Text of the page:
It seems Ms Mirren makes the following comment:
Dame Helen, who picked up an Academy Award last year for her portrayal of The Queen, said she was date-raped "a couple of times" when she was young but did not report the attacks because "you couldn't do that in those days."
Despite her experiences, the British-born actress said date-rape was a "tricky area" and something men and women had to work out between themselves.
She said it was rape if a couple engaged in sexual activity but the woman said "no" at the last second.
However, in comments likely to anger anti-rape campaigners, she added: "I don't think she can have that man into court under those circumstances. I guess it is one of the subtle parts of the men/women relationship that has to be negotiated and worked out between them."
Cory strongly disagrees and cites this well written thoughtful post
Abyss 2 Hope is a blog written not by a lawyer but by a novelist who was date raped at 15. She is speaking of the fact that a women (girl) could be naked in a bedroom alone with a boy and still be unwilling to have sex with him and that she would if otherwise forced to have sex be raped.
I have no quarrel with her on that point. I do in her comment section wonder however if it is right to expect a fair jury, one that would credit both sides otherwise unbroken testimony, to return a verdict in a case like the one abyss and Mirren describe of Guilt beyond a reasonable doubt.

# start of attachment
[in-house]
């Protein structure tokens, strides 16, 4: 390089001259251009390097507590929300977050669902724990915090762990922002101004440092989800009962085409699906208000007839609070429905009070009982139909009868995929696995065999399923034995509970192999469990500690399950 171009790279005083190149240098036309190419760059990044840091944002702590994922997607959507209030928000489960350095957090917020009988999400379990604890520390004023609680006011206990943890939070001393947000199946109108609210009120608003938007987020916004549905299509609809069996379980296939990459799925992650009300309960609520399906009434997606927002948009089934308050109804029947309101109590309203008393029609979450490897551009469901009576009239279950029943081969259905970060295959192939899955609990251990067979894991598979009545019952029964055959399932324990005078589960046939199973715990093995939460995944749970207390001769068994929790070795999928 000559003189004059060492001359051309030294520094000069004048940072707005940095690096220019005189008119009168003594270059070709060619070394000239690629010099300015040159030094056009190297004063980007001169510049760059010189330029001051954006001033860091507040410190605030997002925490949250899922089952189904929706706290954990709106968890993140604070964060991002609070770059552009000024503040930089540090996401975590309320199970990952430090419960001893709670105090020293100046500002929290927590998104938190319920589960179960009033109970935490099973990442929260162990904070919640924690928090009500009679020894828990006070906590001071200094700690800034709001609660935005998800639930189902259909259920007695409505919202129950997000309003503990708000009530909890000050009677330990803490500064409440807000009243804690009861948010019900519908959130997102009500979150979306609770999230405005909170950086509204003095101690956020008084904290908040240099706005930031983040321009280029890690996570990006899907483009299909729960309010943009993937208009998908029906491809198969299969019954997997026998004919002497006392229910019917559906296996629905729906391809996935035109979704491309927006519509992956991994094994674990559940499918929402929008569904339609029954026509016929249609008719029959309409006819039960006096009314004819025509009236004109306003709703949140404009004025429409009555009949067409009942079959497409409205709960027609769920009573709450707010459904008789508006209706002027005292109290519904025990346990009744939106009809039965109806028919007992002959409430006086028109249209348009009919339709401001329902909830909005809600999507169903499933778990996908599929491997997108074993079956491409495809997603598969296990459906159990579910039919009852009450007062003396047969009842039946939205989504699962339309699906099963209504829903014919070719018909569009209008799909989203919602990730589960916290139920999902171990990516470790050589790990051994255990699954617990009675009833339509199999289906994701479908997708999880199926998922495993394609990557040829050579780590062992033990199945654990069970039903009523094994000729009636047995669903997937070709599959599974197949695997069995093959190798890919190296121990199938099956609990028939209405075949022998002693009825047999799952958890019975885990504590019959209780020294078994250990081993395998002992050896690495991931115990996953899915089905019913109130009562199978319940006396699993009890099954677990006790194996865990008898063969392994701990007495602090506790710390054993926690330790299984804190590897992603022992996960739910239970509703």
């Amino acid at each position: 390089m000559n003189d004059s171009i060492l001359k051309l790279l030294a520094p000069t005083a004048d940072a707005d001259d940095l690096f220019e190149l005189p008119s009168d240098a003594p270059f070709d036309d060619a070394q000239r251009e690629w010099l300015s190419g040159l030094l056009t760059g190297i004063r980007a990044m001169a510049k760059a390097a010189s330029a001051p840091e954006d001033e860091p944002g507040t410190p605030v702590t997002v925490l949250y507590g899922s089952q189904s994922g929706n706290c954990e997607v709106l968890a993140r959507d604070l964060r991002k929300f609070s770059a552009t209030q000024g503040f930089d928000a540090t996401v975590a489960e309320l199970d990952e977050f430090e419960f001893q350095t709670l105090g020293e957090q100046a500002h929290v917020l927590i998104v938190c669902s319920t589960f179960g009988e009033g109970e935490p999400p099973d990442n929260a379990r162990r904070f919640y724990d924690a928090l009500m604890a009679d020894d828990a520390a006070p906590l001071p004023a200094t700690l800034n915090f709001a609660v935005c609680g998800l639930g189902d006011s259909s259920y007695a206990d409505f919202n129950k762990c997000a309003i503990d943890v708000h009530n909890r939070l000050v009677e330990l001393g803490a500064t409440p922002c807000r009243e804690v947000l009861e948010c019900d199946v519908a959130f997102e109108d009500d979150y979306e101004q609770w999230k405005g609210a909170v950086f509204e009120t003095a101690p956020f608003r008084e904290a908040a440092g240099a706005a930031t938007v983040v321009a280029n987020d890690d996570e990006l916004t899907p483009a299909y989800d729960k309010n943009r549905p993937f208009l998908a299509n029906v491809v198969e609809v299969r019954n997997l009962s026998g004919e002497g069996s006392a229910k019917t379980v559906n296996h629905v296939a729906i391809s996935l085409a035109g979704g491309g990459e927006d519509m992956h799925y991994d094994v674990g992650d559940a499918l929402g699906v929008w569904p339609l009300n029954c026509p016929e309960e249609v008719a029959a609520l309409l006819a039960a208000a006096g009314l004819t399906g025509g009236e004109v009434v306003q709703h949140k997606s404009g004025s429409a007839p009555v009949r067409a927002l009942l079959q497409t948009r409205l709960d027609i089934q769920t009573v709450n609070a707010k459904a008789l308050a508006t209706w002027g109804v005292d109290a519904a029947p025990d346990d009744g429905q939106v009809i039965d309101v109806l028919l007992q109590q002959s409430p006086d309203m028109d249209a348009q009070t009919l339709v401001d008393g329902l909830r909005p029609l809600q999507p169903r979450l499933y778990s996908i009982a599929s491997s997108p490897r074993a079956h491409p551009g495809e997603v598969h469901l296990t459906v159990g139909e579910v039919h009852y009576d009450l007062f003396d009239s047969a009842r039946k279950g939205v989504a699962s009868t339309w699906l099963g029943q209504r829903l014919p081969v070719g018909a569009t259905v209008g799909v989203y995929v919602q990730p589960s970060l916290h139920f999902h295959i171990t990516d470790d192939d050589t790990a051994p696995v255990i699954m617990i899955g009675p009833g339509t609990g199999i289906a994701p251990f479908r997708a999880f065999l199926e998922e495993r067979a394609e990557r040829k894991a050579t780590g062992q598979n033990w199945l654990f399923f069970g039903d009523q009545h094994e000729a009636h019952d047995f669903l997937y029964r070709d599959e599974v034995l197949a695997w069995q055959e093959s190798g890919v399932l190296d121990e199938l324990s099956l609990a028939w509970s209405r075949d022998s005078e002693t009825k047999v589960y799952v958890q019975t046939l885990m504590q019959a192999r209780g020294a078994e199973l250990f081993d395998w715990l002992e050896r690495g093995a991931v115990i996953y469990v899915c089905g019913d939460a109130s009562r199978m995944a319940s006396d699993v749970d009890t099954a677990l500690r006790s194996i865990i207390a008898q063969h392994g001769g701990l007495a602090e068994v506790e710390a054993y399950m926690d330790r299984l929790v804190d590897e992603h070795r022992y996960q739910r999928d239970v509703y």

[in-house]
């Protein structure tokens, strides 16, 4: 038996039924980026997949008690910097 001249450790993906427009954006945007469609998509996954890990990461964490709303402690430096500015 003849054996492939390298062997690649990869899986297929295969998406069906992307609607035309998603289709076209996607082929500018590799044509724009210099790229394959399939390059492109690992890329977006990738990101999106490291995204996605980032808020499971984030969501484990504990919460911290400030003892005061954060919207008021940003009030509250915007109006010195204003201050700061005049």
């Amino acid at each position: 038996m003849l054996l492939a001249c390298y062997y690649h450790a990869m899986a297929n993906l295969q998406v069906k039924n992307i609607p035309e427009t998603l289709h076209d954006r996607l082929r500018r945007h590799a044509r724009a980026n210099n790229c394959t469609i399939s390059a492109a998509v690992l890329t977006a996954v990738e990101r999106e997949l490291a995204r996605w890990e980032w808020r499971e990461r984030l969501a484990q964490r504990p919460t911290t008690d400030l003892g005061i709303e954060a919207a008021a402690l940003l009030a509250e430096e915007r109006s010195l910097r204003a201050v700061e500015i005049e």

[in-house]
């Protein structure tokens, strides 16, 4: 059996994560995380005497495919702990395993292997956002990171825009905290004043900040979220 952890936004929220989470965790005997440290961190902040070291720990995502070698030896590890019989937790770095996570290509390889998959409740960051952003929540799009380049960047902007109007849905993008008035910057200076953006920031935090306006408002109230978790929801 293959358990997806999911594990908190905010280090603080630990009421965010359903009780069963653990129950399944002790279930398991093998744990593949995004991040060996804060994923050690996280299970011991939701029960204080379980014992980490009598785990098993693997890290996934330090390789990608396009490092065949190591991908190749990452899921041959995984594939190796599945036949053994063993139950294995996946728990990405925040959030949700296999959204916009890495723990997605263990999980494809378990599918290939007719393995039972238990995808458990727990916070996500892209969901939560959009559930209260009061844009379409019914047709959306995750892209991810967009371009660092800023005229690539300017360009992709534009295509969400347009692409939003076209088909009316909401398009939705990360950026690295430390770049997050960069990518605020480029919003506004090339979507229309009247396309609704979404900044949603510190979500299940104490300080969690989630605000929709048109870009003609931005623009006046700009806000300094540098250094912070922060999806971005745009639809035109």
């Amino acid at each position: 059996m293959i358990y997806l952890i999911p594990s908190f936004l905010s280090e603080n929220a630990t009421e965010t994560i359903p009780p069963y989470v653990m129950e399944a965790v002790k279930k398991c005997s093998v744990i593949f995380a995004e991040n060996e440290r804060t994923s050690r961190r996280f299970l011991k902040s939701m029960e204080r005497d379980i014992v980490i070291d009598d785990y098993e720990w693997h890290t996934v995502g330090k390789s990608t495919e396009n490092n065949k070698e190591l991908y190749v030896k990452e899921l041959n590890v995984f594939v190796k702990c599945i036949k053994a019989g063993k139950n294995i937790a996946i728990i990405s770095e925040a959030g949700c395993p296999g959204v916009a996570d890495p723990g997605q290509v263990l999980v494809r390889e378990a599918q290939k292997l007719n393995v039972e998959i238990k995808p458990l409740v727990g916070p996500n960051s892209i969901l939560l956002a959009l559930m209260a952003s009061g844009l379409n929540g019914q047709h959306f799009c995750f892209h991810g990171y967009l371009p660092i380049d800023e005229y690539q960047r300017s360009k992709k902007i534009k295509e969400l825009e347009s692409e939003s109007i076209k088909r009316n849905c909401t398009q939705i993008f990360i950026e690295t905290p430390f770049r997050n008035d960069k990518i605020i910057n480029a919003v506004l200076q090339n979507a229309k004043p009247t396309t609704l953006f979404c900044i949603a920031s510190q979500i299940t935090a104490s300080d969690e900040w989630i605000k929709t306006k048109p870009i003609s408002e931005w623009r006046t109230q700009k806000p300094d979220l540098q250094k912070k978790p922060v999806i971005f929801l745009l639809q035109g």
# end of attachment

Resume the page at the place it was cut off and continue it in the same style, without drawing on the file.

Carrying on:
In other words, is there a time when it is too late (speaking in terms of trial) for a woman to say no?
I think that as a trial lawyer, that there is, all things being equal. I also question whether it is a good policy to teach young women that they can go so far as to be in a boyfriends room, be naked and expect a jury to believe beyond a reasonable doubt that a rape took place (assuming no other indicia of a rape exists).
I am not doubting the fact that a rape took place nor am I willing to assume based on nothing more than a woman's word, that under these circumstances it did (without at least a confession from the accused or some other physical indicia of a rape). I am saying that as a prosecutor I would not be surprised to find a jury unable to convict.
I even wonder if the jury could do so in a civil trial with a lower burden of proof without engaging in speculation?
This then begs the question, is there a point where the situation has gone too far to expect that a jury will convict someone for Rape? Was Mirren wrong to say that given these facts one should not be able to arrest a man for Rape without a greater case?
I would love to hear your opinions.